8 December 1900


"We understated an unfortunate accident that occurred to Mr and Mrs J L CUNLIFFE of the Prince of Wales Hotel, Ashton, after the ball at the Reform Club had been concluded.

"It appears from out information that they were driving home together in a cab and on nearing the Red Lion, Hooley Hill, Mr CUNLIFFE put his head out to speak to the driver, but found that no-one was on the box and the cab was proceeding at a fairly good speed.

"Grasping the situation, he opened the door and jumped out, ostensibly for the purpose of stopping the driverless horse, but in doing so, he fell and got badly knocked about.

"Mrs CUNLIFFE, seeing that her husband was in difficulties, also jumped out and she likewise came to grief, getting a couple of black eyes.

"Some time after the accident, the driver came along, for he had fallen off the box lower down the road and after some distance found the cab and horse had also come to grief, the shafts being broken and the horse badly bruised. We trust Mr and Mrs CUNLIFFE will soon recover from the effects of such an unfortunate occurrence.

"Many of our readers will remember Mr Charles BATTY, son of our townsman, Mr Robert BATTY of 80 Abermarle-street, Ashton, who left England for America eleven years ago.

"Mr BATTY has ever since been wandering the States as leader or conductor of the principal opera companies on the road and has played in all the large cities and towns and before the elite of America

"For the last two years, he has held a good position at the Knickerbocker Theatre, New York. He has now retired to his father’s house to settle down to his profession of a violinist.

The Silver Wedding of Mr and Mrs W ROBERTS was held at Victoria-street Mission Hall. Around one hundred friends and relatives enjoyed a sandwich tea, after which Mrs F DEARSLEY sang ‘Flight of Ages’. The couple were congratulated by Mr W R PEPLOW.
Ashton's Board of Guardians decided that inmates of the town's workhouses could enjoy a drink of beer with their Christmas dinner. The proposal was passed by twelve votes to eight.

There was a serious fire at the Britannia Mill in Mossley. "The flames spread with alarming rapidity and it was with much difficulty that the work people (v. pc –ed) were able to to get out of the room, some having to run without their clothes, while others managed to carry their clothes in their hands. The mill is fireproof (obviously not! – ed) but is not supplied with sprinklers."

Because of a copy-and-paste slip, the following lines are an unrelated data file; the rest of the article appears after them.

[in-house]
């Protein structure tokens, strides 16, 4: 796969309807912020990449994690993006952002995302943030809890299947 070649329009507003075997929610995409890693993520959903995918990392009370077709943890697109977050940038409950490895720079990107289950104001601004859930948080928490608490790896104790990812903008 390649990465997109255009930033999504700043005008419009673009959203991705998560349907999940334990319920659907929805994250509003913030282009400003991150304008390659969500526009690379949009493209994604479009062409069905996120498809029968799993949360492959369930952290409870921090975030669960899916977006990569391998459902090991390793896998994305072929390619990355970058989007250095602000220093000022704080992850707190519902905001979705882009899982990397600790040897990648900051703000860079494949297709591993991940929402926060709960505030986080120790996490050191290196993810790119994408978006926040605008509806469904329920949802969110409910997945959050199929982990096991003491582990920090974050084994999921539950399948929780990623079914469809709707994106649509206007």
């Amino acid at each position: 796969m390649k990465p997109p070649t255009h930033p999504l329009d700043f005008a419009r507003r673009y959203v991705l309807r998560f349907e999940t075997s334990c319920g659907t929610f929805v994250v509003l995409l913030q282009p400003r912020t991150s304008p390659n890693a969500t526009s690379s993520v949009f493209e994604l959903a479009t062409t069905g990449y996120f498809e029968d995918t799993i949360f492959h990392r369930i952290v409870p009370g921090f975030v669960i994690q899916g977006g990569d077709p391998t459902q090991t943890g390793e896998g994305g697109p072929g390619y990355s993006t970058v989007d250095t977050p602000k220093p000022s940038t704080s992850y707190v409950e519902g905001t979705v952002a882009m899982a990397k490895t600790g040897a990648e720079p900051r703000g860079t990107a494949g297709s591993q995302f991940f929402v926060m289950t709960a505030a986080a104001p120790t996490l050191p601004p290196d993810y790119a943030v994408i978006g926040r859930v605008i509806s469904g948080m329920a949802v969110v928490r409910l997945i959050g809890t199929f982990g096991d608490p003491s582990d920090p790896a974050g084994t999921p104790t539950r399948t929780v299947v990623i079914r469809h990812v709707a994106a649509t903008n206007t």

The fire was eventually doused, but not without several narrow escapes. Ben ROBERTS had a badly cut arm that severed an artery, while a minder called Daniel CLAYTON and manager, Mr ASHCROFT were seriously injured.

Cut Her Throat and Drowned Herself
The body of Ann RAINFORD aged 59 was found in the canal by men going to work along the towing path near Cooper’s Mill. Pulling her from the water, not only was she drowned, but her throat had been cut.

The deceased had recently returned from America and was living apart from her husband, lodging in Old-road and Town-lane, Dukinfield. During the weekend, she had been seen with a shawl covering her head and neck which she refused to remove. It seems she had already attempted to cut her throat and had even tried to patch things up with sticking plaster before finishing herself in the water.

Elizabeth PYATT of 54 Town-lane gave evidence. She had known Mrs RAINFORD all her life, she said. She had been married three times, the last to Richard RAINFORD who used to keep a stall on Ashton Market.

When the latter was questioned by police, he disowned the marriage, saying that the deceased had a husband named OGDEN still living. At least he was the previous June when he had gone to America, adding that Mrs RAINFORD had spent the summer there.

Constable MOTTERSHEAD said "she had been left her husband OGDEN twenty years and she went through the form of marriage with RAINFORD."

Coroner: "If there is a certificate in existance of the marriage with RAINFORD, I think I shall rely on that. It does not matter to me whether the marriage is legal or not. There is a marriage register and she appears as the wife of RAINFORD and she must be buried as the wife of RAINFORD."

His verdict was suicide while in a state of temporary insanity.

All in all, a very strange tale, not least because Mrs RAINFORD had two daughters yet living in America. One was the daughter-in-law of a Mr MORGAN of Bolton who also gave evidence. It would be interesting to know if any of her relatives still out there.

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